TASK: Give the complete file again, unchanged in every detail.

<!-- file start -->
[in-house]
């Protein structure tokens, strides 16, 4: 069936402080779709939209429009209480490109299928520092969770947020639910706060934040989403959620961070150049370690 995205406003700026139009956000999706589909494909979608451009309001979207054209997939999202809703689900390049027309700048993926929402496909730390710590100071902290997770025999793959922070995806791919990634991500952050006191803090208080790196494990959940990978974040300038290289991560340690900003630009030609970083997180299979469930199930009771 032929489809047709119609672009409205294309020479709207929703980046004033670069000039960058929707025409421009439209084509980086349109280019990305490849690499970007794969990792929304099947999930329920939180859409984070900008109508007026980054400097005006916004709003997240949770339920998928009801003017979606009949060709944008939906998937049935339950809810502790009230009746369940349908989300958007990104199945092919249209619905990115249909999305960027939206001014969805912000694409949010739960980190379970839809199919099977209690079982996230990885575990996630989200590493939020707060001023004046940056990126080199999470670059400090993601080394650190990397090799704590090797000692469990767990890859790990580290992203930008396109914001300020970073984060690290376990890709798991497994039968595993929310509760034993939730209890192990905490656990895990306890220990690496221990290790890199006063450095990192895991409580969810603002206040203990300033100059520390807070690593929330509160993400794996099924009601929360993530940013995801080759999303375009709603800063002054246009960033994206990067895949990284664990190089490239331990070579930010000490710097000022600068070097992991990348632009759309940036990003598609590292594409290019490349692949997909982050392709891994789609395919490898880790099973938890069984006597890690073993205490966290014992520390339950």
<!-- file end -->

[in-house]
């Protein structure tokens, strides 16, 4: 069936402080779709939209429009209480490109299928520092969770947020639910706060934040989403959620961070150049370690 995205406003700026139009956000999706589909494909979608451009309001979207054209997939999202809703689900390049027309700048993926929402496909730390710590100071902290997770025999793959922070995806791919990634991500952050006191803090208080790196494990959940990978974040300038290289991560340690900003630009030609970083997180299979469930199930009771 032929489809047709119609672009409205294309020479709207929703980046004033670069000039960058929707025409421009439209084509980086349109280019990305490849690499970007794969990792929304099947999930329920939180859409984070900008109508007026980054400097005006916004709003997240949770339920998928009801003017979606009949060709944008939906998937049935339950809810502790009230009746369940349908989300958007990104199945092919249209619905990115249909999305960027939206001014969805912000694409949010739960980190379970839809199919099977209690079982996230990885575990996630989200590493939020707060001023004046940056990126080199999470670059400090993601080394650190990397090799704590090797000692469990767990890859790990580290992203930008396109914001300020970073984060690290376990890709798991497994039968595993929310509760034993939730209890192990905490656990895990306890220990690496221990290790890199006063450095990192895991409580969810603002206040203990300033100059520390807070690593929330509160993400794996099924009601929360993530940013995801080759999303375009709603800063002054246009960033994206990067895949990284664990190089490239331990070579930010000490710097000022600068070097992991990348632009759309940036990003598609590292594409290019490349692949997909982050392709891994789609395919490898880790099973938890069984006597890690073993205490966290014992520390339950």